Earlier this week, the Los Angeles Times blog, Culture Monster, hosted a panel titled “Is LA a Theater Town?
” The title alone attracted a huge amount of attention from the Los Angeles theatre community, and even more so when the panelists were announced. To the surprise of many, the only representative of the 99-seat theatres on the panel was Tim Robbins from The Actors Gang. The panel was disappointing for a lot of people who attended, mainly because it centered on a negative discussion of what is “wrong” with LA theatre and what makes it so difficult to accomplish. In addition, the panel lasted about an hour and lacked a question and answer period.
Michael Seel, the executive director at Boston Court, was present for the panel (as well as a few other Boston Court staff members), and posted a note on Facebook in response to the panel soon after it ended. Michael’s note, titled “Of course, LA is a theatre town. The next conversation…,” is replicated in full below:
“Like many of you, I was disappointed in the overall content of tonight’s Culture Monster-sponsored panel. “Is LA a Theatre Town” was cut short early by the panelists saying, “Yes, it is and we shouldn’t be asking that question.” I agree with that sentiment. If we have to ask the question, then where is our confidence in what we are doing? The panel discussed issues that have been talked-to-death: geography, the car factor, the economy, film/TV vs. theatre, etc. Not that these aren’t worthy conversations, but I don’t think this is why a majority of the audience attended.
The more I think about the evening, I am wondering if we were looking for the LA Times to somehow announce that they are going to cover all of LA theatre with reviews and give us all some comp advertising. I have a feeling the questions we wanted answered aren’t ever going to come from these panel conversations. It’s going to have to come from some deep, deep conversations amongst the community. And I’m not talking about a big “bitch” session. We’ve all been to those and they never get anywhere. We need to come together with open minds and really think out of the box. I’ve seen many of your theatre productions. I KNOW we are all capable of that conversation.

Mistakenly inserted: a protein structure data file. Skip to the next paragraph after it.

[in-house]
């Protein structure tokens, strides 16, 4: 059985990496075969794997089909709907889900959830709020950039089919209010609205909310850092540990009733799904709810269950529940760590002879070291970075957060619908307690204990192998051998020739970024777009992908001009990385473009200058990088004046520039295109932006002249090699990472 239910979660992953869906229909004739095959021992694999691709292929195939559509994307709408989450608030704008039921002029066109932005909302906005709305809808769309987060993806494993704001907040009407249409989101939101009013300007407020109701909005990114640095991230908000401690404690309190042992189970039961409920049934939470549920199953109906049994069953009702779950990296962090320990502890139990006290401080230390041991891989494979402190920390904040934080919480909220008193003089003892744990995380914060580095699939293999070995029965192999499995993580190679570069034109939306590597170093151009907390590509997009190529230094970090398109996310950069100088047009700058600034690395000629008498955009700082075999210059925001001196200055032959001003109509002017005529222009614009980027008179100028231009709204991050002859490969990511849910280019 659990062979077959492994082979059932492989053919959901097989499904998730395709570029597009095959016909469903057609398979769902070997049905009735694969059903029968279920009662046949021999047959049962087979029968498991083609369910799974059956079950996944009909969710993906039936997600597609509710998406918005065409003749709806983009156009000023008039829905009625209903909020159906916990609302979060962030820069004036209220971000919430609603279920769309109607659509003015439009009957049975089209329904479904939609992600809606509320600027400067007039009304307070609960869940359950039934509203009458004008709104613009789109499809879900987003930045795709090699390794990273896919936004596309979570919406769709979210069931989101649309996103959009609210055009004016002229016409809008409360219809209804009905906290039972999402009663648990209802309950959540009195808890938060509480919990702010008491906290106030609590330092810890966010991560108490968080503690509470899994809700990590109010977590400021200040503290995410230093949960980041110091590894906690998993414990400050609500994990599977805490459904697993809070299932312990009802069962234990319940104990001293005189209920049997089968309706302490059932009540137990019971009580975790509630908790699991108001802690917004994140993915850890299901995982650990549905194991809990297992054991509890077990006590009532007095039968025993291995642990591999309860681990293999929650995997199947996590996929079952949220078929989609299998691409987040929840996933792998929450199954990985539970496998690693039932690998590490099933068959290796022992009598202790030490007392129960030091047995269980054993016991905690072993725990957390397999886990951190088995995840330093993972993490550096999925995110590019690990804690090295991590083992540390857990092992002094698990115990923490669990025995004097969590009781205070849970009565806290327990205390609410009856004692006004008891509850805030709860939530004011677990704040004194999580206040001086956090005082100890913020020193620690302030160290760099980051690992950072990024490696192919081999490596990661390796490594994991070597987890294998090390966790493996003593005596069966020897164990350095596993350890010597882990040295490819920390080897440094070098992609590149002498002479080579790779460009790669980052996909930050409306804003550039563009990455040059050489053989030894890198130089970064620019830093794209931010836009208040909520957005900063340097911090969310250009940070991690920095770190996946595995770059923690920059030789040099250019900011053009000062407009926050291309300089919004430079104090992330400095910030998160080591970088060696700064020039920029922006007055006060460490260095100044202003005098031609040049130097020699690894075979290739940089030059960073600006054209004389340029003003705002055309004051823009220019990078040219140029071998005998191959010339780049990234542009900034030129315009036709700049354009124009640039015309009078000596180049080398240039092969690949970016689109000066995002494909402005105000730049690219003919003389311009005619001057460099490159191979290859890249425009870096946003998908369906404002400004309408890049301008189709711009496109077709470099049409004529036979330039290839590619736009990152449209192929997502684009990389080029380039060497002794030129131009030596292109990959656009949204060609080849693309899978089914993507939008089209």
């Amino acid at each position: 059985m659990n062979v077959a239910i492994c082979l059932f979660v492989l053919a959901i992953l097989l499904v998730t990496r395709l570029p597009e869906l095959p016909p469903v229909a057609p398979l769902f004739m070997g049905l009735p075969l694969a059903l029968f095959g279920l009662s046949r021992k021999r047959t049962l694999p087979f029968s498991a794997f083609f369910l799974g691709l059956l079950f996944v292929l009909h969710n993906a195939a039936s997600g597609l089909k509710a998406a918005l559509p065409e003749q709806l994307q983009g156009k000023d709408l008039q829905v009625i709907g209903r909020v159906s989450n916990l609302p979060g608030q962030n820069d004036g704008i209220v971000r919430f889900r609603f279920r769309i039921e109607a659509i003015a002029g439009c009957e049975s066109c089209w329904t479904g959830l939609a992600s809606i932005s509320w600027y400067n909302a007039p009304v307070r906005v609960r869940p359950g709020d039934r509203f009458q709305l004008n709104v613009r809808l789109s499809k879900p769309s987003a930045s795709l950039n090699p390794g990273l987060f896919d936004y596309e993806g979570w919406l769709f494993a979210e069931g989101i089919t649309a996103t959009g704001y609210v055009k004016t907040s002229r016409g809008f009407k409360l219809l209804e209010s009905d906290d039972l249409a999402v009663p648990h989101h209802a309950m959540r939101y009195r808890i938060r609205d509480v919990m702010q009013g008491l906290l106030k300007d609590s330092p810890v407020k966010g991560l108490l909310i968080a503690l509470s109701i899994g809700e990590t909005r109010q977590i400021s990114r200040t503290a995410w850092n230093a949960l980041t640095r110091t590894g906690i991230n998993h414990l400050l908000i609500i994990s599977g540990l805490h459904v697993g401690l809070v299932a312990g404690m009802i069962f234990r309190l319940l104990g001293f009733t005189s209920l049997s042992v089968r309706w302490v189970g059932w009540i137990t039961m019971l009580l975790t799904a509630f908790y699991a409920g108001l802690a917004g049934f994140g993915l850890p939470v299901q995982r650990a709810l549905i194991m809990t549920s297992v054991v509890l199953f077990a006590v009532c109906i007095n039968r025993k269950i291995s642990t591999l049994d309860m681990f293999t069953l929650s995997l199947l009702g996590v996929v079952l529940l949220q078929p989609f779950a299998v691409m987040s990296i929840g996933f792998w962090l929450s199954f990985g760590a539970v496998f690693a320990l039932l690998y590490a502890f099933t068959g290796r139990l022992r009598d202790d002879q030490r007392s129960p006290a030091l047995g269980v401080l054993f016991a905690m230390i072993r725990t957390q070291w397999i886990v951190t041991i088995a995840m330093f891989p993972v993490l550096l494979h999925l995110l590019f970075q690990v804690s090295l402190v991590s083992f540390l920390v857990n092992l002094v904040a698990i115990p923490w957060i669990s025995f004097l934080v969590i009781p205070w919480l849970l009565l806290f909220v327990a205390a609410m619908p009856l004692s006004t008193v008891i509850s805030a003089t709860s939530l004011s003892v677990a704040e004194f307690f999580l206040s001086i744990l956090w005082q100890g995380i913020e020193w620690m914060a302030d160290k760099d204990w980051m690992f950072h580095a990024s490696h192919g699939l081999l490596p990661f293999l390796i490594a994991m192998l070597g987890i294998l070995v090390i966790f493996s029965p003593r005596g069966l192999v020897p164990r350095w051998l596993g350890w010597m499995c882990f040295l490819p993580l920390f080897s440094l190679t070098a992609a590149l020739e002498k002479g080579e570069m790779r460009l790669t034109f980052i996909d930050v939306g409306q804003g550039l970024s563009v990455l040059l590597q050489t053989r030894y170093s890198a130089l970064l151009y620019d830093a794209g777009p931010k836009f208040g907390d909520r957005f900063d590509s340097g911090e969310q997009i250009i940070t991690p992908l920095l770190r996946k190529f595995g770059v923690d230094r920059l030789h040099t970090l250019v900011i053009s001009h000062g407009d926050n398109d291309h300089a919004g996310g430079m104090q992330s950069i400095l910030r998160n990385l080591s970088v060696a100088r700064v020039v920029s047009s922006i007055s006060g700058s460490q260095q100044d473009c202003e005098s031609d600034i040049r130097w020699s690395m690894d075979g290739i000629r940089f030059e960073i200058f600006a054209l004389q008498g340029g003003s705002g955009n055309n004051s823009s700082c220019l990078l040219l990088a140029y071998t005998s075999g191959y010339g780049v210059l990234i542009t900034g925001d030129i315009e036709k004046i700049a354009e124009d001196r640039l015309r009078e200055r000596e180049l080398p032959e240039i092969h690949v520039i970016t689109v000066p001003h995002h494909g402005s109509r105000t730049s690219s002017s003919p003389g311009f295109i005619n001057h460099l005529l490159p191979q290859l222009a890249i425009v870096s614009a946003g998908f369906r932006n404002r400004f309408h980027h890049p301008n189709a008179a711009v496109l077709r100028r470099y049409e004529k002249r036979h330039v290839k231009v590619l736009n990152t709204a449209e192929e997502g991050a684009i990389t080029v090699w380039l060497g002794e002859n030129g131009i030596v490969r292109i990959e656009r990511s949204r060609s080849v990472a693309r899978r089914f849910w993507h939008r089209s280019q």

So I want to ask you, what were the conversations YOU wanted the panel to have? What are the burning questions YOU have about Los Angeles theatre? Let’s start the conversation. And if we can get it started, I’ll buy a keg of beer in the near future and we can sit around and kick-start something incredible.”
What first started out as a personal response has since flourished into an open discussion concerning the “next conversation” about Los Angeles theatre that needs to take place. A collection of comments on Michael’s note follow:
“I love thinking about collaboration for the good of the art: how we can leverage resources and strengths to produce the best theatre possible?”
“A huge part of what’s missing in this town are theater critics at the papers of note that are also ADVOCATES for the work when warranted. I do not mean that we need cheerleaders; clear, objective, smart criticism must be at the crux of it… I can think of at least three must-see productions from the last year, none of which involved me, that got nice or even lovely reviews from the [LA] Times but did not receive the kind of “get off your asses and see this show” kind of press that [some] theater critics…manage to write, with absolute accuracy, about theater… I think this is a necessary conversation for LA theaters, big and small, to have with the press…How do we get the press to understand and behave like LA is the theater town we know it to be?”